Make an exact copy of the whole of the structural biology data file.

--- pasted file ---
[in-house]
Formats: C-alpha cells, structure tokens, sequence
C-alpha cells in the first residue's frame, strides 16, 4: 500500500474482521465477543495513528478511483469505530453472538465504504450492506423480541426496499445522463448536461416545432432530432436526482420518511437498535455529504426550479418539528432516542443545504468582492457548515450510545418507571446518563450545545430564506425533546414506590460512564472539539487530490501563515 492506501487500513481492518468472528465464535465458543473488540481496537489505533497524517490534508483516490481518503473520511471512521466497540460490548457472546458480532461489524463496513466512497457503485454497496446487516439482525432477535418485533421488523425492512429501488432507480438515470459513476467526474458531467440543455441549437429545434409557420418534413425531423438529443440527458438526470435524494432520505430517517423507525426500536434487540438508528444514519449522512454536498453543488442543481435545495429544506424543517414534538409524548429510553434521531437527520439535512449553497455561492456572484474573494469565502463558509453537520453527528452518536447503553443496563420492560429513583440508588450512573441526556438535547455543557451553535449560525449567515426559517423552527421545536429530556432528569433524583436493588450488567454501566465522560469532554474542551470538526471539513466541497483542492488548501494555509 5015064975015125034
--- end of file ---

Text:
[in-house]
Formats: C-alpha cells, structure tokens, sequence
C-alpha cells in the first residue's frame, strides 16, 4: 500500500474482521465477543495513528478511483469505530453472538465504504450492506423480541426496499445522463448536461416545432432530432436526482420518511437498535455529504426550479418539528432516542443545504468582492457548515450510545418507571446518563450545545430564506425533546414506590460512564472539539487530490501563515 492506501487500513481492518468472528465464535465458543473488540481496537489505533497524517490534508483516490481518503473520511471512521466497540460490548457472546458480532461489524463496513466512497457503485454497496446487516439482525432477535418485533421488523425492512429501488432507480438515470459513476467526474458531467440543455441549437429545434409557420418534413425531423438529443440527458438526470435524494432520505430517517423507525426500536434487540438508528444514519449522512454536498453543488442543481435545495429544506424543517414534538409524548429510553434521531437527520439535512449553497455561492456572484474573494469565502463558509453537520453527528452518536447503553443496563420492560429513583440508588450512573441526556438535547455543557451553535449560525449567515426559517423552527421545536429530556432528569433524583436493588450488567454501566465522560469532554474542551470538526471539513466541497483542492488548501494555509 5015064975015125034